Meanwhile, it is important to note that there remains another cost associated with our dependence on foreign oil which is virtually impossible to calculate: Vulnerability — as in our current policy of relying on foreign oil imports renders us highly vulnerable to the effects of any sudden supply interruptions. And it is this vulnerability that policy makers have forced on us which perpetuates the persistent need to spend your money to advance U.S. interests in the Middle East.

The unavailability of official data pertaining to the financial and other costs we incur to protect Mideast oil is quite convenient for policy makers in Washington. Yet even without firm figures for these costs one is able to discern how relying more on oil that is available in our own backyard will, in aggregate, deliver savings for taxpayers while reducing the need to put Americans in harm’s way.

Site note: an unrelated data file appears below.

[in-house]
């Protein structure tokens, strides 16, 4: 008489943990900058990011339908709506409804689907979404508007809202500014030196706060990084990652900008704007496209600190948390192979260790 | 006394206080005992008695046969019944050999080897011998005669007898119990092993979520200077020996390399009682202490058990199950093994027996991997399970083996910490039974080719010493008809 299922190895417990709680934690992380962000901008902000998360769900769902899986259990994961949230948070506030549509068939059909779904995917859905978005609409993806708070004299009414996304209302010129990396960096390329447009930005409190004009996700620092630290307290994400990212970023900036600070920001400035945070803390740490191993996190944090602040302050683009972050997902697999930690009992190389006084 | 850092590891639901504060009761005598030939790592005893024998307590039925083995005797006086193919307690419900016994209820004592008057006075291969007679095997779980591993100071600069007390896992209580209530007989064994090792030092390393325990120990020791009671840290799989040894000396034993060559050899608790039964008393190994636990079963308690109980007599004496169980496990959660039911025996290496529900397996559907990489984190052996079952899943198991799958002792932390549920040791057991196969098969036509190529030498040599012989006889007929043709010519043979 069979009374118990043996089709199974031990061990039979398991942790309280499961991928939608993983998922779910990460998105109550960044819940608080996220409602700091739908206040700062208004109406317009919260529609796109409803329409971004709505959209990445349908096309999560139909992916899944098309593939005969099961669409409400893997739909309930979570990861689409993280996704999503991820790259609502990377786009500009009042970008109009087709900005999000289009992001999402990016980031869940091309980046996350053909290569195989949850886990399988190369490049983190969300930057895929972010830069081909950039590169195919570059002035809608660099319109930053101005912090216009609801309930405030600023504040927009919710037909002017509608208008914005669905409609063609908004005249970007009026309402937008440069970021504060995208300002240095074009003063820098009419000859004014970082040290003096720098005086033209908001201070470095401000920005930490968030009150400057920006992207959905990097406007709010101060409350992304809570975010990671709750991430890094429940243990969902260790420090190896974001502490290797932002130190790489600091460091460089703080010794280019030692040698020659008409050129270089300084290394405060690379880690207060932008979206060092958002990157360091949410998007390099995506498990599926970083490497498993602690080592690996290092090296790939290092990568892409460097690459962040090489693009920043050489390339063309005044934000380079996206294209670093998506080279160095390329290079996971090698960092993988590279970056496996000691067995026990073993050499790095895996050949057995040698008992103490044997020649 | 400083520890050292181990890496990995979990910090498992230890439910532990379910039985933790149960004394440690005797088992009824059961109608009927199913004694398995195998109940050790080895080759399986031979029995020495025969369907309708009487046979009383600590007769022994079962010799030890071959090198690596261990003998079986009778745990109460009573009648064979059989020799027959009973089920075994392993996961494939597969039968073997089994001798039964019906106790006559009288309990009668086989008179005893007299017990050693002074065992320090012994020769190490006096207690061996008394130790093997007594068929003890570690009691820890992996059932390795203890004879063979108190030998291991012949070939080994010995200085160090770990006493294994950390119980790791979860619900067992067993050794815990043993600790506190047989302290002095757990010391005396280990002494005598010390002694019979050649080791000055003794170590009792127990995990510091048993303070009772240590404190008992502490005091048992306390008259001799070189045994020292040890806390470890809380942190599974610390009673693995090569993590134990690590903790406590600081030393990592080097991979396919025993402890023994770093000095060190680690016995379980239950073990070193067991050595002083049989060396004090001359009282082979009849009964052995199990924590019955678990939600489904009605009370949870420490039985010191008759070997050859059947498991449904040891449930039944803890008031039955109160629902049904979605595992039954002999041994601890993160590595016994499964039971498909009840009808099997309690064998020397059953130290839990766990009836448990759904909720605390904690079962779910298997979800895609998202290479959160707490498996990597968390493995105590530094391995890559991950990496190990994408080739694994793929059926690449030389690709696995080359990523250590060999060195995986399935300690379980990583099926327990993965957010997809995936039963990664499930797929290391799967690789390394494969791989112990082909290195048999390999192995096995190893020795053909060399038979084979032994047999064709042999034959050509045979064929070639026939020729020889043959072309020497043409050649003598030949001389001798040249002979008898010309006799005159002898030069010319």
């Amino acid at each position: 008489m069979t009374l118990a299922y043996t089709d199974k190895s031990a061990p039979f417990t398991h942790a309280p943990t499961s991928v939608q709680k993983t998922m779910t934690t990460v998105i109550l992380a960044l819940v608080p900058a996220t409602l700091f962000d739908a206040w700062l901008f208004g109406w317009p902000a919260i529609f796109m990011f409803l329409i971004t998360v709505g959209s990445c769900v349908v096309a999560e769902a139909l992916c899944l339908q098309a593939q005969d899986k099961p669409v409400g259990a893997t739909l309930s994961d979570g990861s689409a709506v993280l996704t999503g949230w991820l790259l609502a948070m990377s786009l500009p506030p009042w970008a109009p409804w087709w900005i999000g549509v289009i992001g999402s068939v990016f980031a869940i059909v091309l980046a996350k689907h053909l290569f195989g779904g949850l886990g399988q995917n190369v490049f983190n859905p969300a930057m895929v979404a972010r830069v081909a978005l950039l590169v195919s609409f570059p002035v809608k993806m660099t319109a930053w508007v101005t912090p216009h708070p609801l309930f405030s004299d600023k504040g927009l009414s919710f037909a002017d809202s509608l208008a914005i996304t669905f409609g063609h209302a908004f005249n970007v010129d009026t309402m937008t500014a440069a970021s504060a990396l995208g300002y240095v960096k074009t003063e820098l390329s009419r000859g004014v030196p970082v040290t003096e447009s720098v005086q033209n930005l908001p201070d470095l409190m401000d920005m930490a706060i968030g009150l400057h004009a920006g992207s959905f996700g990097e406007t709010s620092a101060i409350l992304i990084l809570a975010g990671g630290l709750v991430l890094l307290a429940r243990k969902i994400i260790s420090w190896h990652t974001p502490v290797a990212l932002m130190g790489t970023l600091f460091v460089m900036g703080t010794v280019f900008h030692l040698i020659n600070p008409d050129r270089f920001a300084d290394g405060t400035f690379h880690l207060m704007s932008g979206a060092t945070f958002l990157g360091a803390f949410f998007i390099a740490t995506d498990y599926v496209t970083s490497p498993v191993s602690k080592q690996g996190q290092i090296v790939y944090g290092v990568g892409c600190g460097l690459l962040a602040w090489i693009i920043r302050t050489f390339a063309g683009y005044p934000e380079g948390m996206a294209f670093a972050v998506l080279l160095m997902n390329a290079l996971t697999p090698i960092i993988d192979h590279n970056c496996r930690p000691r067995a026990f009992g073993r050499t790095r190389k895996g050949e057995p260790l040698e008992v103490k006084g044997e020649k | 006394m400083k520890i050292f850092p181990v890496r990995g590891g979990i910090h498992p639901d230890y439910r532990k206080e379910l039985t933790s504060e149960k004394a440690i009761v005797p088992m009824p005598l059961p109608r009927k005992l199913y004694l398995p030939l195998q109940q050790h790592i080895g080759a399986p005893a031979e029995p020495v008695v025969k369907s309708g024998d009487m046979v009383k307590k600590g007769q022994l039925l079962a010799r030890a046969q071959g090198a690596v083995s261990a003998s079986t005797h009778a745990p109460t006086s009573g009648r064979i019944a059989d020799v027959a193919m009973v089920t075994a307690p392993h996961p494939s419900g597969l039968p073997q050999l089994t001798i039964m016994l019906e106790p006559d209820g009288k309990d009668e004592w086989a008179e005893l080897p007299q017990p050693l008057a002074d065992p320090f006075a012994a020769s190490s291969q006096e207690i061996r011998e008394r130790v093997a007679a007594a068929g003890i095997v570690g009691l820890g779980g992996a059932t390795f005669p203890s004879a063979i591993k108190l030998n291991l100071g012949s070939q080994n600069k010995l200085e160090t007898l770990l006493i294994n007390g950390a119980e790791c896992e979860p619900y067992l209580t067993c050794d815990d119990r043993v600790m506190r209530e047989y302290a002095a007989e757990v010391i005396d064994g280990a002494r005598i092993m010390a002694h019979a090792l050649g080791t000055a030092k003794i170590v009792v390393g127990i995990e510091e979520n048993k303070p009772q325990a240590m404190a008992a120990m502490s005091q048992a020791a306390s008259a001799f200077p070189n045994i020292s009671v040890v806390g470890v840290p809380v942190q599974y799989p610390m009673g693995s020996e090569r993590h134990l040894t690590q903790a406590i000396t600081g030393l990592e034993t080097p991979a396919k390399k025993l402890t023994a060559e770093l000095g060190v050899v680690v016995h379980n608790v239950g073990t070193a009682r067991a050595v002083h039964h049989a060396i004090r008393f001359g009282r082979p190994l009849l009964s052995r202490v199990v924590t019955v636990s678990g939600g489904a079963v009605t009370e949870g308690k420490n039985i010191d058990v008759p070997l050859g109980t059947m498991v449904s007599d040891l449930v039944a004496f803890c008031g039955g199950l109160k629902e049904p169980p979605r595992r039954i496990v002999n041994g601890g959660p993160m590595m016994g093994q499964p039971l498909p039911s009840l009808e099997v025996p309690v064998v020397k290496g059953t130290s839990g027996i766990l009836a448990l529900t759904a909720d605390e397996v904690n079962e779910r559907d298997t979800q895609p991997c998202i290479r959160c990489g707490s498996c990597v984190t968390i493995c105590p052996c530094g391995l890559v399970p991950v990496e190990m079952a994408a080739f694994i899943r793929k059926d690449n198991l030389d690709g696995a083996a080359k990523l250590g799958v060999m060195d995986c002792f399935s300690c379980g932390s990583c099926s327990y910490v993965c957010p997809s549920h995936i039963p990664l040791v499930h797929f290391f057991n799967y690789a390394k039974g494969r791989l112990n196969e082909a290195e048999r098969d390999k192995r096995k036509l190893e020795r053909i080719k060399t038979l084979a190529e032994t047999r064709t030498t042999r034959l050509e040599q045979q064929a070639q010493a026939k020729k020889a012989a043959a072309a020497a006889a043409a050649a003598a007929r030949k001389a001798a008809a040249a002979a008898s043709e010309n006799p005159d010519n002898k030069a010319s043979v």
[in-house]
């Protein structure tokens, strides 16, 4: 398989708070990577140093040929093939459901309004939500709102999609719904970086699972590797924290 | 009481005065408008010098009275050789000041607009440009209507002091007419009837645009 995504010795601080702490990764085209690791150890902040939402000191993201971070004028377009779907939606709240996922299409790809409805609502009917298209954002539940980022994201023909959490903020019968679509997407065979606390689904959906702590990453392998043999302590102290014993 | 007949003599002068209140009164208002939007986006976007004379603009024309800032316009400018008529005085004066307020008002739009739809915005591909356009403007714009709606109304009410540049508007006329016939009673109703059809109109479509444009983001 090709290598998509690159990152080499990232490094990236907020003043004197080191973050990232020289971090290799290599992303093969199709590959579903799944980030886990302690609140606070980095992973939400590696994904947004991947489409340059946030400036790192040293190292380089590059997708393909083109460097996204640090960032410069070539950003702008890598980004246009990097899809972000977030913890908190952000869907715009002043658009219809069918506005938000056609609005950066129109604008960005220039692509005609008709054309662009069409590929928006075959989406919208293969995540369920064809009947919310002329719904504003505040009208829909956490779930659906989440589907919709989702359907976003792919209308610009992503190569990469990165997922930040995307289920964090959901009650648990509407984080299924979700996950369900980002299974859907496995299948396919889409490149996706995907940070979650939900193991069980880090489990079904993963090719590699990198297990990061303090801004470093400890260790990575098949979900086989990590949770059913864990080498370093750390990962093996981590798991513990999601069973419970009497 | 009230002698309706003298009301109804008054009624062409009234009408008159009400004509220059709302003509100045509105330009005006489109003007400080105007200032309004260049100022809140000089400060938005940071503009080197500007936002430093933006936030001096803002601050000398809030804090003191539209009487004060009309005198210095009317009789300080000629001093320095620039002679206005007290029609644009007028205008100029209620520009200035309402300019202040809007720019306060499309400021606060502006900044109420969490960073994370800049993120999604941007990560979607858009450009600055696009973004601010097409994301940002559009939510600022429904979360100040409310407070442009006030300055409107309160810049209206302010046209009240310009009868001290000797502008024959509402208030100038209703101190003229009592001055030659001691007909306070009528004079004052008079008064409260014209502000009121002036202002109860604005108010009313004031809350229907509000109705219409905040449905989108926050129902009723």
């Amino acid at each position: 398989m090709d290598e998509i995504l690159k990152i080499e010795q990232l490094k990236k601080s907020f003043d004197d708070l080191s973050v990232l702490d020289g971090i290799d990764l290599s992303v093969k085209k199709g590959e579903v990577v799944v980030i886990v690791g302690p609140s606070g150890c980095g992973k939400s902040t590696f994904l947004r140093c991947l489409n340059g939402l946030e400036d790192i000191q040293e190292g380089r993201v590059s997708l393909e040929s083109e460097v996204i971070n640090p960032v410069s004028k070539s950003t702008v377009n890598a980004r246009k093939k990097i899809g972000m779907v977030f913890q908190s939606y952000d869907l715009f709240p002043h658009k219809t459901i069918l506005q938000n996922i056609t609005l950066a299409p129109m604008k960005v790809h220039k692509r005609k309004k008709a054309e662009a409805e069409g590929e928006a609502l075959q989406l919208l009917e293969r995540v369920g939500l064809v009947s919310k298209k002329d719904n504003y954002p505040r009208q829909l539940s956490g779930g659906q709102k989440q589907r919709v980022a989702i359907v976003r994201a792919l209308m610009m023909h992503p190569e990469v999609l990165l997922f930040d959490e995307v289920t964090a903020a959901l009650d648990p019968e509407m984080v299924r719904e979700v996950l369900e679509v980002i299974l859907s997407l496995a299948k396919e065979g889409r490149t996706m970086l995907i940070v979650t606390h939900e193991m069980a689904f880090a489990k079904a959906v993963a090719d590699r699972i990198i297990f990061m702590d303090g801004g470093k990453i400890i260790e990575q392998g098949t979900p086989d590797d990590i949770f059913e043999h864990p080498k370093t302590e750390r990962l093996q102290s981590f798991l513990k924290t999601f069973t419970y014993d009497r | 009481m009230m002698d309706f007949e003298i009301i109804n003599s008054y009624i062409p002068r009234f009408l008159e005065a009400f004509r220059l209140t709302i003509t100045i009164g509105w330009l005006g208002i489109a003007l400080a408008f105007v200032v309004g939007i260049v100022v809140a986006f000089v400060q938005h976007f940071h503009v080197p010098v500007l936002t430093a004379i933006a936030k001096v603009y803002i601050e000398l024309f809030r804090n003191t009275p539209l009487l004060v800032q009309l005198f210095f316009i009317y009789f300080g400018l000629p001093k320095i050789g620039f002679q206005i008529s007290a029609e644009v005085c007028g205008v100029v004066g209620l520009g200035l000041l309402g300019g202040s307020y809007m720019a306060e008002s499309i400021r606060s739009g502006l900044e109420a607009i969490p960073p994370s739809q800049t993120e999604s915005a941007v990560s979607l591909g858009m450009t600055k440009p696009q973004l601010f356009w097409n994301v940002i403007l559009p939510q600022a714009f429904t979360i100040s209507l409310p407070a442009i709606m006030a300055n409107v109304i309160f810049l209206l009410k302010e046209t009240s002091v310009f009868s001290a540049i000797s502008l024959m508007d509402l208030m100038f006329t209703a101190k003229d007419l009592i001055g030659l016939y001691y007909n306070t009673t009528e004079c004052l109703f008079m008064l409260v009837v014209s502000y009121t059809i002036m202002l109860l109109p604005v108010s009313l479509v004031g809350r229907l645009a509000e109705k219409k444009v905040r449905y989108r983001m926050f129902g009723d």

Put simply, importing oil impacts the national security of the United States — and the net impact is not positive. And without a strategic pivot that replaces the emphasis on pursuing price stability with an emphasis on doing more to ensure our access is less easily interruptible, we will continue to unnecessarily risk the health of our economy.

Inasmuch as we should pursue innovative technologies that may reduce our dependence on fossil fuels we should also pursue policy innovations that can drastically reduce the actual costs of petroleum products Americans will continue to consume for the foreseeable future.